The freaky-folkies, those of the Devendra Banhart, Vetiver and Joanna Newsom ilk, have done a great deal for the expansion of folk as a genre outside of its traditionally older-skewing fan base. They have expanded upon traditional guitar/fiddle arrangements and created a genre within a genre, capable of keeping the idea of folk fresh instead of perpetually old and out-of-touch. But what innovators give, they also somewhat take away. While the Pitchfork-endorsed freaks are plowing new land, the stigma of folk’s staid codgery manifests itself in the album’s of acts such as Laura Marling. Marling, 21 and already touring her third LP, A Creature I Don’t Know, has grown to appreciate the updates of folk that the festival circuit can bring, as well as incorporating certain freaky elements to the mix. A Creature I Don’t Know feels fresh in this way, stripping away what tired genre-isms Marling may have traded on in the past.
Although there is a certain Newsom-ness to Marling, especially in the way her newfound slippery musicianship interplays with her perpetually knotty wordplay. Opener “The Muse” recalls the manic pixie dream girl of folkdom with its stop-start string work. Marling is not as brave as Newsom, or as endlessly and fruitfully complex, but the seeds are there for her to develop into a satisfying touring partner. An interesting part of Marling’s young age has been watching her develop her sound and outpace those older than her. “All My Rage,” the cataclysmic closer, outstrips generic Mumford & Sons build-up of its triteness, making something finally emotionally affecting (something M&S never do). “Salinas” resembles a beefed-up cut from Gilian Welch’s excellent new LP The Harrow and the Harvest, completely with a not-altogether-tried choir in the background. Her best song yet, “The Beast” is a vicious PJ Harvey-covering-Neil Young rager, with Marling deep-breathing and confidently saying, “Tonight he lies with me/ here comes The Beast.” If there has been a consistently excellent element to a Marling LP, it’s her ability to twist around her verses with uncanny slips of the tongue and beautiful melodies. Old-time conventions and mechanics percolate Marling’s voice; she has a richness modeled on Judy Garland and a deeper timbre, a folky shake that mentions Joan Baez and Bonnie Raitt.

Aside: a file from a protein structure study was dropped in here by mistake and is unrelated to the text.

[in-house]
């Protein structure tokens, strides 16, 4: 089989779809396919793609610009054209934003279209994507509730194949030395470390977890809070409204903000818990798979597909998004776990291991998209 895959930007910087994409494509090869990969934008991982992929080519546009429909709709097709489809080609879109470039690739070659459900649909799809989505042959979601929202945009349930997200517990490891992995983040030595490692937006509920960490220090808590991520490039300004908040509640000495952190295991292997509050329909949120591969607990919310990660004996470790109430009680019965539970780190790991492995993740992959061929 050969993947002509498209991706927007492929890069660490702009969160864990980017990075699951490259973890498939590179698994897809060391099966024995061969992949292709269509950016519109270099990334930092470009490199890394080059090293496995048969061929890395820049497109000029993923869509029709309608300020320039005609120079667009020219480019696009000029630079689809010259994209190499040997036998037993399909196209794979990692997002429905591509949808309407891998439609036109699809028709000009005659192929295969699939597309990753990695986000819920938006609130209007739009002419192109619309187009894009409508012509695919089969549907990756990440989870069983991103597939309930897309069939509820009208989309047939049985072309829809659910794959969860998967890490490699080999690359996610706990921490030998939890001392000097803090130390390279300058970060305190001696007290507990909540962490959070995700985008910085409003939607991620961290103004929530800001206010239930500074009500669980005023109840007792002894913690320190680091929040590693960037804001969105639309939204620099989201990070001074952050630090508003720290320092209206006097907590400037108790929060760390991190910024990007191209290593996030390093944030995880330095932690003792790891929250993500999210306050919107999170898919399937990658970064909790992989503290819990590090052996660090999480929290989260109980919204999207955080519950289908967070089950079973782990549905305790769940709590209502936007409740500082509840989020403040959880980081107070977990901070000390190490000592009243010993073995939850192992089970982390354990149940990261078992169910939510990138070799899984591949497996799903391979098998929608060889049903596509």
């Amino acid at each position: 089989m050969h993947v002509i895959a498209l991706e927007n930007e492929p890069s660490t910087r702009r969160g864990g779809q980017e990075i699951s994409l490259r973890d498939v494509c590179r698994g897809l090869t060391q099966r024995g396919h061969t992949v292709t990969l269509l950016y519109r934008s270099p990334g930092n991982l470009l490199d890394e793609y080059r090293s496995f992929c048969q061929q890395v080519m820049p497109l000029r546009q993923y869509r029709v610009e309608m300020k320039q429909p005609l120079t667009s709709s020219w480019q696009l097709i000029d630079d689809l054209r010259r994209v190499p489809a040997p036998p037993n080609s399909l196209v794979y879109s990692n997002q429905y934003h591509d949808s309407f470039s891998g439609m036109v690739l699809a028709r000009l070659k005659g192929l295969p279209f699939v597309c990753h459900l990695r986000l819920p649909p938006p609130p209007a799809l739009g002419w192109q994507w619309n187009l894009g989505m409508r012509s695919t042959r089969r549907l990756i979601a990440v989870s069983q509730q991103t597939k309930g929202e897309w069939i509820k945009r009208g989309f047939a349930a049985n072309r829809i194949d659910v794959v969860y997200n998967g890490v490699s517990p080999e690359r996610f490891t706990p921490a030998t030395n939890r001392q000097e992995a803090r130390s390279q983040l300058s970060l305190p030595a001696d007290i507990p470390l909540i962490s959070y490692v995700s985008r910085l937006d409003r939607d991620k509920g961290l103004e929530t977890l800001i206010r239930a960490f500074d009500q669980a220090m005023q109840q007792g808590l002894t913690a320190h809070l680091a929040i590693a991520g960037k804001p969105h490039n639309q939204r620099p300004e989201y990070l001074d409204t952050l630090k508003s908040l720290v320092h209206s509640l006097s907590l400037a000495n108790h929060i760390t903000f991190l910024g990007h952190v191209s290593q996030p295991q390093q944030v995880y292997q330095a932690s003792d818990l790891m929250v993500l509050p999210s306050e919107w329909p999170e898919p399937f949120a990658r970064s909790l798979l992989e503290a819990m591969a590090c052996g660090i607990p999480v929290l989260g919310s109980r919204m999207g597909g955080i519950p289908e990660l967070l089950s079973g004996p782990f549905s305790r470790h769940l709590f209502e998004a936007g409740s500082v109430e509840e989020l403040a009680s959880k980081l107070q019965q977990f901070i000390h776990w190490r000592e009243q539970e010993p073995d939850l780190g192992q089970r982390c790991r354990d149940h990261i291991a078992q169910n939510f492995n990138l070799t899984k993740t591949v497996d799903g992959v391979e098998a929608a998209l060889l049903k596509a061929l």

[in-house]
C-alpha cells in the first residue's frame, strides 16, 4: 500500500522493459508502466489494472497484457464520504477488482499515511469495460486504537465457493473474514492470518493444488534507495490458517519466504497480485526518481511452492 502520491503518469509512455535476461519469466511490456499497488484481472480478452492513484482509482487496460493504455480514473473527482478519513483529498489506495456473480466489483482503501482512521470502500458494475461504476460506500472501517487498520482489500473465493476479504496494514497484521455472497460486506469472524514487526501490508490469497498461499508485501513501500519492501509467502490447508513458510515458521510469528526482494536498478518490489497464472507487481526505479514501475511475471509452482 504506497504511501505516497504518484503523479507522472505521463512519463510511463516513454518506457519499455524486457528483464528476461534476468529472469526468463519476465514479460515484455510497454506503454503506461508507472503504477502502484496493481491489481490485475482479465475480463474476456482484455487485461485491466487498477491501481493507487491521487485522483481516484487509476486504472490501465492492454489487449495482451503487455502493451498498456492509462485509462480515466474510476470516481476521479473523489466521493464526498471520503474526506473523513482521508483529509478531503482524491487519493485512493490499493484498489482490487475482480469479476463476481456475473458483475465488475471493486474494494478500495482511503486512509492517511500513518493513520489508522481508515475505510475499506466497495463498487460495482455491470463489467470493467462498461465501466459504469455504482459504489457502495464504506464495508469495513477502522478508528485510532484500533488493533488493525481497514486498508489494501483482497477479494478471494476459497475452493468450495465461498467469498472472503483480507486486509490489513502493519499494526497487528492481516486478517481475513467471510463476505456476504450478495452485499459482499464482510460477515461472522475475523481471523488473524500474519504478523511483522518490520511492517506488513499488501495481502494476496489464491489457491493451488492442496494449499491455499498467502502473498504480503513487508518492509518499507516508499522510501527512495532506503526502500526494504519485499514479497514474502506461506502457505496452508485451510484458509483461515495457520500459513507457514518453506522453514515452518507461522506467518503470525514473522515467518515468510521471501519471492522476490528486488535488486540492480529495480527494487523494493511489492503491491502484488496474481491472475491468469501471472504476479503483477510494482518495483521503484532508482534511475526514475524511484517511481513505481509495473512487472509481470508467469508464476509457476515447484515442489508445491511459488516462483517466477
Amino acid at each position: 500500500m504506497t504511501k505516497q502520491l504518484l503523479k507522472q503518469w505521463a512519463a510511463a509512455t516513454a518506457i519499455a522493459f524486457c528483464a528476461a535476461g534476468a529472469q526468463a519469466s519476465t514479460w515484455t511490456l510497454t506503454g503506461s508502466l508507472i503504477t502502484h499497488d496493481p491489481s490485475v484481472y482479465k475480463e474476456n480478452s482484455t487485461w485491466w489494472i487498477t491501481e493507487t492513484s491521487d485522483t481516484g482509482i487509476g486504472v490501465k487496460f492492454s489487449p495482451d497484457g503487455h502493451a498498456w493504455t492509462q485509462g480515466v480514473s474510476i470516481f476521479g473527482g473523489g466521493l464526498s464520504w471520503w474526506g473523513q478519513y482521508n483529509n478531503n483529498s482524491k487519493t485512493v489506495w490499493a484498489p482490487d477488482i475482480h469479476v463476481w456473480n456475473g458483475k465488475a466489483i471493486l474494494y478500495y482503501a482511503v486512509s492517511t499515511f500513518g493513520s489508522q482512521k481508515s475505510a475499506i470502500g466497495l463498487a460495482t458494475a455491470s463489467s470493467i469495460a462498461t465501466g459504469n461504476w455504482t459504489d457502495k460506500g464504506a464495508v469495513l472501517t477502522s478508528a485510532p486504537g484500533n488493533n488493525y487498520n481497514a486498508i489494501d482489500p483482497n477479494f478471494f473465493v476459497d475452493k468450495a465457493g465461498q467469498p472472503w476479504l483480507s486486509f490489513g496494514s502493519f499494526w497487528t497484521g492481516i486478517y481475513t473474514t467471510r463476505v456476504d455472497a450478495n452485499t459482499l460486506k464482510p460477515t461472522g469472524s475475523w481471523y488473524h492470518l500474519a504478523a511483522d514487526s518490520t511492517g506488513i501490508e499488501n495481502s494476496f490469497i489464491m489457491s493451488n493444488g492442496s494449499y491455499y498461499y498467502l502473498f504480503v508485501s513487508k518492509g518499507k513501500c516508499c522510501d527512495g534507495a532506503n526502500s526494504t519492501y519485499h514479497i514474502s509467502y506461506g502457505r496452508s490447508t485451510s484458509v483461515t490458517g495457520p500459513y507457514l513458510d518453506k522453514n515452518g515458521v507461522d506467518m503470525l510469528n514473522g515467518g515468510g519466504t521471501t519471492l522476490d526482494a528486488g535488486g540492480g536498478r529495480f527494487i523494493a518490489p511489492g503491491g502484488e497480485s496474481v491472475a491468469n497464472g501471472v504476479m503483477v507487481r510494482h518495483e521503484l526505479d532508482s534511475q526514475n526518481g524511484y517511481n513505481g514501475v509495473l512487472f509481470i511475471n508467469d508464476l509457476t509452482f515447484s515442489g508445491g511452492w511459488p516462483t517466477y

Marling slips up in between her beautiful and welcome developments, but the trips are more mistakes of retreading than ill-advised experiments. Every experiment Marling delves into works to great effect; it’s just a shame there aren’t more of them. “Sophia,” for example, builds off her traditional guitar troubadour persona into something resembling a beautiful folk-pop song. Stuff such as “Rest in the Bed” or “My Friends” are memories of Marling’s former work, and as good as that was, her inventiveness betrays her ability to go back on former sounds.
But again, her missteps are ones of repetition, which is forgivable, especially when considering the live context in which these songs could be played. Marling is crafting a fascinating personality, both live and on record, despite her age and her nature as a pure, nonretro, nonhip folkie. A Creature I Don’t Know is another step in the right direction, one that earns her another point on the road to festival stardom.
Laura Marling – A Creature I Don’t Know Tracklist:
- “The Muse”
- “I Was Just a Card”
- “Don’t Ask Me Why”
- “The Beast”
- “Night After Night”
- “My Friends”
- “Rest in the Bed”
- “All My Rage”